3. Great post, thank you. I'm not sure how I missed this from your posts before, but I'm amazed how much we have in common (I thought I was reading my blog for a minute!) I too have hypoplasia and my son was also born with a tongue tie (which wasn't spotted til 8 weeks and snipped at 10). We too had a stay in hospital for dehydration at the end of week 1, and we too used an SNS in the early months! And I'm also a Christian :)

    Great info on teething, and I agree that breastfeeding helps with teething - my son always wants to do it more when teething, it's a great way to comfort him.

    1. Yes! I read your post about using the SNS. I think I even commented on it. Hubby accidentally melted it whilst sterilising :) I follow your blog with great interest! Thank you x

  4. Great post thankyou i had no problems with biting with my little one and she also got her first few teeth at four months old. My goals are the same as they were with her to take each day as it comes, relax and enjoy and allow her to feed until she decides to stop. :)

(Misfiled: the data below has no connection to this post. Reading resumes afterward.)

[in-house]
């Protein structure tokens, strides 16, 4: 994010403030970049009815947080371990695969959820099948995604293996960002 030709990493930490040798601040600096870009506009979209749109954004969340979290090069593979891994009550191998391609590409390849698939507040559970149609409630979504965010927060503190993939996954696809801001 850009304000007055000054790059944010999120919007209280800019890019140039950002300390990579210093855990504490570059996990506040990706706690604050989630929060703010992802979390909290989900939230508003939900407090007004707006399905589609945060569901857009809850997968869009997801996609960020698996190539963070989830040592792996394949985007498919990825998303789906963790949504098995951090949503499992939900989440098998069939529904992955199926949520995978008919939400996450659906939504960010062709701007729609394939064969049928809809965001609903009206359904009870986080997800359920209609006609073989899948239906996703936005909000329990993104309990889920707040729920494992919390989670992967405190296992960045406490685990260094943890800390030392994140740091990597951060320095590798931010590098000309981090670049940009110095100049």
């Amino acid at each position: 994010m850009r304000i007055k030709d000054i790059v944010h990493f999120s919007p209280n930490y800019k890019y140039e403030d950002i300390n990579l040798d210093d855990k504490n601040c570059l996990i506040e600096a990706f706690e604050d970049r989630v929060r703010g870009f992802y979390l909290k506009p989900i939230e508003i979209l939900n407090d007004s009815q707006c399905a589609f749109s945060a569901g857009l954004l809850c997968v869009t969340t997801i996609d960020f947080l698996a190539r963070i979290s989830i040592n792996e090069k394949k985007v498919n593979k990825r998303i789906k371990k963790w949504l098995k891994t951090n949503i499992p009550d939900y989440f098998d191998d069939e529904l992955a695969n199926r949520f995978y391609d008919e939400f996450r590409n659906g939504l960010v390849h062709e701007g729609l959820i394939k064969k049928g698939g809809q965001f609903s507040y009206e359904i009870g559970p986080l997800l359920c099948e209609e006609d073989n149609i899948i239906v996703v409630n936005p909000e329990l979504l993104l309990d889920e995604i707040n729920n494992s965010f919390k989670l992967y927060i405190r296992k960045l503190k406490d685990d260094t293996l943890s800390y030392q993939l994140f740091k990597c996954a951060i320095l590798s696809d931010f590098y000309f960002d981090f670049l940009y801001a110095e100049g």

1. Were you as shocked as me when your little gummy bear suddenly sprouted teeth?

  5. This post rocks. I used an SNS too and had such a love-hate relationship with it. I loved that it helped me but I hated how unnatural it felt and how annoying it was to use. Ah well. Teeth. I was amazed at how many people thought I was only still breastfeeding because my daughter hadn't got teeth yet. Well, she's got five now and though she used to bite when she only had gums, she never bites now. My aim with breastfeeding is just to keep going and see what happens.

    1. Thank you. I really struggled with getting B to latch - she was all arms and legs and bobbing head, so trying to get tube AND nipple in at the same time was tough. I will use one next time, if I need to, but was (secretly) a little relieved when hubby accidentally melted it!

  6. I initially intended to breastfeed for 6 months, but after reading some fabulous blog posts this afternoon/evening for breastfeeding week I'm more inclined to let baby make the decision

  7. My daughter occasionally bites when she has a tooth coming through, but I'm sure she is more pain than me.
    I want to breastfeed as long as my daughter wants to